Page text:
CAN ID (Hex) CAN ID (Dec) Data Length Description Rate (seconds) Notes
020 32 3 Unknown 0.01 Not Data change
022 34 8 Steering like signals 0.02 Bytes 1-2 and 8 change data
023 35 7 Unknown 0.02 Bytes 1-2 and 7 change
025 37 8 Steering Data 0.01 Signed data
0B0 176 6 Wheel Based Speed 1 &2 0.01 Bytes 1 and 2 give a wheel speed
0B0 176 6 Wheel Based Speed 1 &2 0.01 Bytes 3 and 4 give a wheel speed
0B2 178 6 Wheel Based Speed 1 &2 0.01 Bytes 1 and 2 give a wheel speed
0B2 178 6 Wheel Based Speed 1 &2 0.01 Bytes 3 and 4 give a wheel speed
223 547 8 Unknown 0.03 Little data changes
224 548 8 Brake Pressure 0.03 Bytes 5 and 6
2C1 705 8 Throttle Pedal 0.99 Byte 7 is throttle
2C4 708 8 Engine Speed 0.02 Bytes 1 and 2
2D0 720 8 Unknown 0.03 No time trends
380 896 8 Unknown (Air Cond) 1 Little data changes
381 897 8 Unknown 5 Little data changes
383 899 8 Unknown 2 All zeros
38A 906 5 Unknown 2 All zeros
398 920 2 Fuel Aperiodic
399 921 5 Unknown 1.0 Switch like data
3A0 928 8 Shifting? 0.1  
3A1 929 8   1.0 No changing data
3B0 944 6   1 No changing data
3B1 945 8   1 No changing data
3B3 947 3 Throttle 2 0.5  
3B4 948 8 Unknown Aperiodic  
3B7 951 8 PRND Aperiodic All zeros (Car was in drive the whole time)
423 1059 1   1 sec All zeros
440 1088 8   0.2 All zeros
442 1090 8   0.2 No changes
4C1 1217 8   1 No changes
4C3 1219 8   1 No changes
4C6 1222 8   1 No changes
4C7 1223 8   1 No changes
4DC 1244 8   1 No changes
4DD 1245 8   1 No changes
610 1552 8 Vehicle speed 0.5 Byte 3 is vehicle speed (raw kph). Static bits on bytes 4 and 5
611 1553 8   1 Switch bit on Byte 2 only. All others static
620 1568 8 Switch data 0.3 Switched while moving. Byte 4 changes from 55 to 56.
621 1569 8   1 No changing data (mostly zeros)
622 1570 8   1 No changes
624 1572 8   1 No changes
630 1584 8   1 All zeros
638 1592 8   1 All zeros

Blanks in the above table means the data is not known or of concern for this particular application. Further work is needed to decode these items.

Speed Measures on the CAN

Once all the message ID's were skimmed for data size and frequency of repetition, the actual data needed to be decoded. The time column was pasted (as values) into the first column of a new sheet.

In the original VBox capture, there was something awry, because CAN based speed data was not recorded. Therefore, the hex ID of 0B0 was examined using bytes 1 and 2. The data columns were selected, and the values were pasted as values in a new column.

Selection snip

The data in Message ID 0B0 in bytes 1 and 2 were combined using the =concatenate() command in Excel. Then the hex words were translated to decimal using the =hex2dec() command. Then a time and value column existed from which to plot the values in a scatter chart. The result is as follows:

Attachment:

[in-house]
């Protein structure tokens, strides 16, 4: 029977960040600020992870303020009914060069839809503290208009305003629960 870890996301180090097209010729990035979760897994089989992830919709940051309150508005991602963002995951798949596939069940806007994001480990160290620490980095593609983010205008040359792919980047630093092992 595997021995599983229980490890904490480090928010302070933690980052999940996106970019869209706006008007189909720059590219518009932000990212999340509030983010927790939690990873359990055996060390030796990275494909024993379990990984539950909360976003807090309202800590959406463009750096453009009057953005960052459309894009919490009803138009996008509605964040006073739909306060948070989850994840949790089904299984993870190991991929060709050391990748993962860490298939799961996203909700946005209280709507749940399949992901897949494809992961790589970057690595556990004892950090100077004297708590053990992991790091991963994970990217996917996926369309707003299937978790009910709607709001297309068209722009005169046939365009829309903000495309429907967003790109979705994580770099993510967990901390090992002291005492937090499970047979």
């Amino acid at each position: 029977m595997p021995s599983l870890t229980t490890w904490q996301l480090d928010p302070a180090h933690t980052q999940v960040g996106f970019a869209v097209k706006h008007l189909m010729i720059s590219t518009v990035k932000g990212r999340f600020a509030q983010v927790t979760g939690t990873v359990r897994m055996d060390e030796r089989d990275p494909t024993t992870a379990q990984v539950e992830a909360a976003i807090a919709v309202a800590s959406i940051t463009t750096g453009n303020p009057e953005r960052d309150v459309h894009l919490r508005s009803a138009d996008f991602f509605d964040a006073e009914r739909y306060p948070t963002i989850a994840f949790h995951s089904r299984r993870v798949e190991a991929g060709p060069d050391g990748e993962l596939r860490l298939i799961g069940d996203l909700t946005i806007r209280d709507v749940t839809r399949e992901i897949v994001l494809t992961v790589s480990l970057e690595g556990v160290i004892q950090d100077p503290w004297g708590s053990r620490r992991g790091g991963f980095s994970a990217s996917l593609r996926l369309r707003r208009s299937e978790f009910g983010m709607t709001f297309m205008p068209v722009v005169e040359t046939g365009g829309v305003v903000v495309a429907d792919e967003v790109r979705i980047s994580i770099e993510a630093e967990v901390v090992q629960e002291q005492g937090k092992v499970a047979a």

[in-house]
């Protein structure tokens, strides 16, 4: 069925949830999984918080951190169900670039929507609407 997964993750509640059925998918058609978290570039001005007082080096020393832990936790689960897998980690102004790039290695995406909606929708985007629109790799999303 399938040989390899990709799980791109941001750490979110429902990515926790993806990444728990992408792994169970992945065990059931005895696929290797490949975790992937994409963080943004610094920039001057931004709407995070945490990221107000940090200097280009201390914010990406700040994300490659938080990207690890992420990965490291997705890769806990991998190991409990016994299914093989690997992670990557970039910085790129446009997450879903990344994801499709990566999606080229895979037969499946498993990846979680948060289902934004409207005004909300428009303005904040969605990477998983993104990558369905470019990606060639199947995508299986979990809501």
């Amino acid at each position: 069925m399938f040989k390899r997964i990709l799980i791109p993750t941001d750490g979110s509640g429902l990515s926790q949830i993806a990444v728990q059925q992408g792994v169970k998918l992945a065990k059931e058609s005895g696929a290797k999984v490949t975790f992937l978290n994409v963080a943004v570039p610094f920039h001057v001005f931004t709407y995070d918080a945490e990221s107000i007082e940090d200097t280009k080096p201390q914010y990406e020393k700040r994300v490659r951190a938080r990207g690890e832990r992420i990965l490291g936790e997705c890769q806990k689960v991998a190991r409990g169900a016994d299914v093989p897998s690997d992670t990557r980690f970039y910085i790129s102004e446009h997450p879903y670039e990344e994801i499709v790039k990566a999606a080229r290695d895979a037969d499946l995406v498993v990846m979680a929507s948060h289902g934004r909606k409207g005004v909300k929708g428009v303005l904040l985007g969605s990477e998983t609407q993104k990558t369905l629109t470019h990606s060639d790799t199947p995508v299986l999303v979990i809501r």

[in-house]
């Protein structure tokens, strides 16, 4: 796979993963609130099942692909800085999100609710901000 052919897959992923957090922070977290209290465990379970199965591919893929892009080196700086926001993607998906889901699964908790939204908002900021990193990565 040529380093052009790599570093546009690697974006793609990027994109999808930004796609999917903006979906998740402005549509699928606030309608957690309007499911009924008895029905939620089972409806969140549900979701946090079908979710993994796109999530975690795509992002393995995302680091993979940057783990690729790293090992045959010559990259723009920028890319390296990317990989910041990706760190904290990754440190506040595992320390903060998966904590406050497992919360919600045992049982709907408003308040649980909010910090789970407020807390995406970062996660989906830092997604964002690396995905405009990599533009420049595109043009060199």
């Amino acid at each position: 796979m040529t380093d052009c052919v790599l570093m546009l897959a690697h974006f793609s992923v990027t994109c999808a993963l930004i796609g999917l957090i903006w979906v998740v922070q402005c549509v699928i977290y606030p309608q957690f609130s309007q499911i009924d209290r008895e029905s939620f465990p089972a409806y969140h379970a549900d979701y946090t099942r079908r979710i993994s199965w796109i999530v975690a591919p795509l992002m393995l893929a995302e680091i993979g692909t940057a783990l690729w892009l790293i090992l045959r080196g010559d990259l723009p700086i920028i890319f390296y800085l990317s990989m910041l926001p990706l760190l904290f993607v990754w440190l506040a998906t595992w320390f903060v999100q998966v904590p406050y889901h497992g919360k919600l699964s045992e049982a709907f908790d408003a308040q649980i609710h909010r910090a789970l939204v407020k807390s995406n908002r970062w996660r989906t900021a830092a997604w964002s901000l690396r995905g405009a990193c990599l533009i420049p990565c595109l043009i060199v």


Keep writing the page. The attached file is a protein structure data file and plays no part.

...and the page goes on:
Toyota Wheel Speed Unscaled

The shape of the graph matches the VBox GPS based speed record, but the scale was off. The maximum speed from GPS was around 86 kph. The peak on the above graph was 8600; therefore the scaling factor is likely 0.01 to convert the decimal value to an engineering units. It turns out that the next two bytes (3 and 4) provide a similar signal trace. Also, CAN ID 0B2 gives two more speed records. Therefore, the Wheel Speed data originally provided by Vbox was confirmed. However, the Vbox was not receiving this channel during the first runs. This was fixed by applying the correct data length code (6) in the Vbox Tools setup for the Vehicle CAN Interface (VCI) tab.

The overall vehicle speed signal from the transmission sensor was still not known. So a similar procedure of selecting each CAN ID and plotting the bytes that change with time on a graph. This method identifies dynamic signals that change with driver input and speed. The other speed-like signal was CAN ID 610 (hex) and it had a refresh rate of 0.5 seconds. This corresponds to the requirement of NHSTSA Rule 47, Part 563 for vehicle speed.

A plot of all speed records are shown below. The data were synchronized using the brake pedal sensor signal that was captured with the CAN capture tool (Gryphon S3) and the VBox 3i. The time scale on this graph focused on the aggressive braking phase of the speed record.

Toyota Speed Chart Data

From these data it was seen that the ABS system was active since the wheel speed changes. The speed sensors for the various wheel speeds underreported the speed during phases of the hard braking event. On this graph the difference between the on-board (CAN) speeds and the VBox 3i speed was small. The original data file for this graph is in Excel format: CANDataForToyota.xlsx (1.73Mb)

From this experiment, it can be seen that the CAN data was consistent with the external measurement signal. The source of reliable data from built in sensors may provide inexpensive data sources for experimental validation for vehicle dynamics simulation routines.